Can you refinance a mortgage that was discharged in chapter 7,if we are still making the payments?

Asked about 4 years ago - Akron, OH

Can you refinance the same mortgage that had been discharged in chapter 7? We still have been making the payments,I was told we only has to wait 2 yrs after a ch 7 discharge for an fha loan. Will it pose a problem because the loan was discharged and we technically are not legally responsible for it anymore but like i said we still are making are payments.

Attorney answers (3)

  1. Dean David Paolucci

    Contributor Level 14

    Answered . No, it will not pose a problem. Since you are speaking of a refi, it will be a new bank with a new contract and a new lien on your property.

    Hope this helps!

    Please check the thumbs up button below if this answer is helpful to you, thanks!

    Very truly yours,



    Dean D. Paolucci, Attorney at Law

    Select Legal, PC

    P> 800-825-7010

    E> Dean@SelectLegal.com

    www.SelectLegal.com





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  2. Sandra Margaret Emerson

    Pro

    Contributor Level 11

    Answered . That is true. Just be sure you consider very carefully whether the refinance is something you really want to do. As it is, if you get into financial trouble in the future, you can simply walk away from the home without worrying about any personal liability. If you decide to refinance, of course you will no longer have that option.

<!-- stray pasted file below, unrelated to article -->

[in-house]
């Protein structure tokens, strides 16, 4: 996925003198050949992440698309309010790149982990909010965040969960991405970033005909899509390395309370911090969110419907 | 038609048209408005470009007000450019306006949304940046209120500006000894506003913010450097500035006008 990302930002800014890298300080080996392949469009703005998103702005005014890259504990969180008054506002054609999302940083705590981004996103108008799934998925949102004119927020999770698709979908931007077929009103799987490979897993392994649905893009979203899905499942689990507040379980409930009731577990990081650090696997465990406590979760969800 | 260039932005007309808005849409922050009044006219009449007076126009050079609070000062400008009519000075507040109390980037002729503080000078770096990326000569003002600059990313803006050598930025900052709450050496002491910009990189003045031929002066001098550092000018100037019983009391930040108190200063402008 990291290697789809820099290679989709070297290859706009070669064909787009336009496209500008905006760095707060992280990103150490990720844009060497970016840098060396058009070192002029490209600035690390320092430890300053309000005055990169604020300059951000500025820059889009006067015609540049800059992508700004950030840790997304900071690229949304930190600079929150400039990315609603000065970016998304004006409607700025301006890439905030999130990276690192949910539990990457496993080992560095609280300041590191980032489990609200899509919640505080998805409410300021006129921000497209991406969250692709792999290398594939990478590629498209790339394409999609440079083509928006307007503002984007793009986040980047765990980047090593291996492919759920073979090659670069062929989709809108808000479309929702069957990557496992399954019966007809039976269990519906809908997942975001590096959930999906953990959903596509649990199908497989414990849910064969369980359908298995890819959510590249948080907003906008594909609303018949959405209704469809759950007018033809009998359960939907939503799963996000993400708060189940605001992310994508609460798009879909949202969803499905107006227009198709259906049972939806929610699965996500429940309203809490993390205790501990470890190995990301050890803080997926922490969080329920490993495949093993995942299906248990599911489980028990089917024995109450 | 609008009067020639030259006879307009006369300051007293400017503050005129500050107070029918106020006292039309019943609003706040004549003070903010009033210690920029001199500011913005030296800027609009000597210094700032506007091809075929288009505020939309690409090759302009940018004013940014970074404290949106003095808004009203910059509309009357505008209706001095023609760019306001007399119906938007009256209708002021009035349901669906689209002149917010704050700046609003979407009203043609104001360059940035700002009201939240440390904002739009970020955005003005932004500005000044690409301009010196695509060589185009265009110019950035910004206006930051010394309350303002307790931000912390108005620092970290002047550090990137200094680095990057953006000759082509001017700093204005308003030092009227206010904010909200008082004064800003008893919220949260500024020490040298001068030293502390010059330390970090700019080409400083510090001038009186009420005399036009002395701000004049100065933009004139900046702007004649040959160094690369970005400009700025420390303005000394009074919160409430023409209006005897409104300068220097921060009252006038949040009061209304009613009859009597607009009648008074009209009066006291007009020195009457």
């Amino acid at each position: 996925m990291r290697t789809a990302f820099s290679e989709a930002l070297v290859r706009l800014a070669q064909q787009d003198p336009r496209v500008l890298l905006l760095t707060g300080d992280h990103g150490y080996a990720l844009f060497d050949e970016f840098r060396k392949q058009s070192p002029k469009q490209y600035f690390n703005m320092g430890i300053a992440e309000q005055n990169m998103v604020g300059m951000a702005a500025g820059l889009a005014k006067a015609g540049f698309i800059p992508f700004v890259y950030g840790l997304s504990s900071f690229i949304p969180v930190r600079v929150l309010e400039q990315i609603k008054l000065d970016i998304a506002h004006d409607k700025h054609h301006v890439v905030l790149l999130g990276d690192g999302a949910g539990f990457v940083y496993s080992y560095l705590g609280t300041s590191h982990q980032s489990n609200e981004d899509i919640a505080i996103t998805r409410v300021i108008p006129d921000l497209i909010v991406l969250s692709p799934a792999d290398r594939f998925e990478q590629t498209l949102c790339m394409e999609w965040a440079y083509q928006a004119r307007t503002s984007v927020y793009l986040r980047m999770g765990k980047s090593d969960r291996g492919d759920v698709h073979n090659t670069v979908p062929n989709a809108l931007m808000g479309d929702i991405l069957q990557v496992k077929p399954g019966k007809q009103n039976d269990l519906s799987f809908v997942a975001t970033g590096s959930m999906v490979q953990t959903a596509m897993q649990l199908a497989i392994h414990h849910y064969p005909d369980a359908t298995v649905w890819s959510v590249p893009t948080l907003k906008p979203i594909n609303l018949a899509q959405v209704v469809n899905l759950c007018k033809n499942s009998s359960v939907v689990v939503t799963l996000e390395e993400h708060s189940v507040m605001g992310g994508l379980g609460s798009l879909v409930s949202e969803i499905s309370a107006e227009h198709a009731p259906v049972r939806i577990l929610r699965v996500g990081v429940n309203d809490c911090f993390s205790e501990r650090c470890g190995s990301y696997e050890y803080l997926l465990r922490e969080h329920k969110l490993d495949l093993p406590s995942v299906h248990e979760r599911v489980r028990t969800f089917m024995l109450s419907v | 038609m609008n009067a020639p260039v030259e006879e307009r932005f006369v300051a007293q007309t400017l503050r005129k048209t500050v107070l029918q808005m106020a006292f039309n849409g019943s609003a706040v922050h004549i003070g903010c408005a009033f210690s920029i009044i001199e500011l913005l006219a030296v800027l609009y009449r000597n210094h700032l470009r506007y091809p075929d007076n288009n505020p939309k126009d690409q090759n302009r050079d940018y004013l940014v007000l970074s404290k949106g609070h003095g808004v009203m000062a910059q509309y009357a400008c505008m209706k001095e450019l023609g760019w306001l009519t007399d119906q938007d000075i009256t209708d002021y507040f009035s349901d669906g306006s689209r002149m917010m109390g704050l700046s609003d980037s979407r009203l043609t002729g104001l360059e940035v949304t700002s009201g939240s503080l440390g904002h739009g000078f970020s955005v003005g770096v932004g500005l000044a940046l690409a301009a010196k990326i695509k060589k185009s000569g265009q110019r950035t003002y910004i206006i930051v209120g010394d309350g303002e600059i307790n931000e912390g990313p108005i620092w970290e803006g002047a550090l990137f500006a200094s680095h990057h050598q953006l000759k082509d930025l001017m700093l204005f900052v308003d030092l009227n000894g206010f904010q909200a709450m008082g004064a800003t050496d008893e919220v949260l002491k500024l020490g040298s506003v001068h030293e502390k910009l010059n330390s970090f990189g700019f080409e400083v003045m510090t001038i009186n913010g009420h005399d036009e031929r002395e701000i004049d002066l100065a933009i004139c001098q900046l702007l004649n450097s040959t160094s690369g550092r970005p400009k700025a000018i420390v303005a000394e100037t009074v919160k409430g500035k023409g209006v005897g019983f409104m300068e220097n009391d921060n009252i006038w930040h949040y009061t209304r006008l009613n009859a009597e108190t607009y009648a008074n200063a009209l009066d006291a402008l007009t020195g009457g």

3. Mitchell Paul Goldstein

    Contributor Level 20

    Answered . Currently, you are not personally responsible for the mortgage. However, if you do not pay, you lose the property. If you refinance, then you WILL be personally responsible once again. Make sure that the terms are infinitely better before committing to it. Next, you may have a problem getting the payoff from the current mortgage company. If they will not give it to you (some lenders believe that providing this information is attempting to collect making it a violation of the discharge). If you have a problem, send a Qualified Written Request to the mortgage company and ask for the payoff, a pay history and the current owner of the note. You will have everything you need.

    Good Luck. You might want to talk to a financial planner before doing this.

    [This communication is intended as general information and not specific legal advice, and this communication does not create an attorney-client relationship.]

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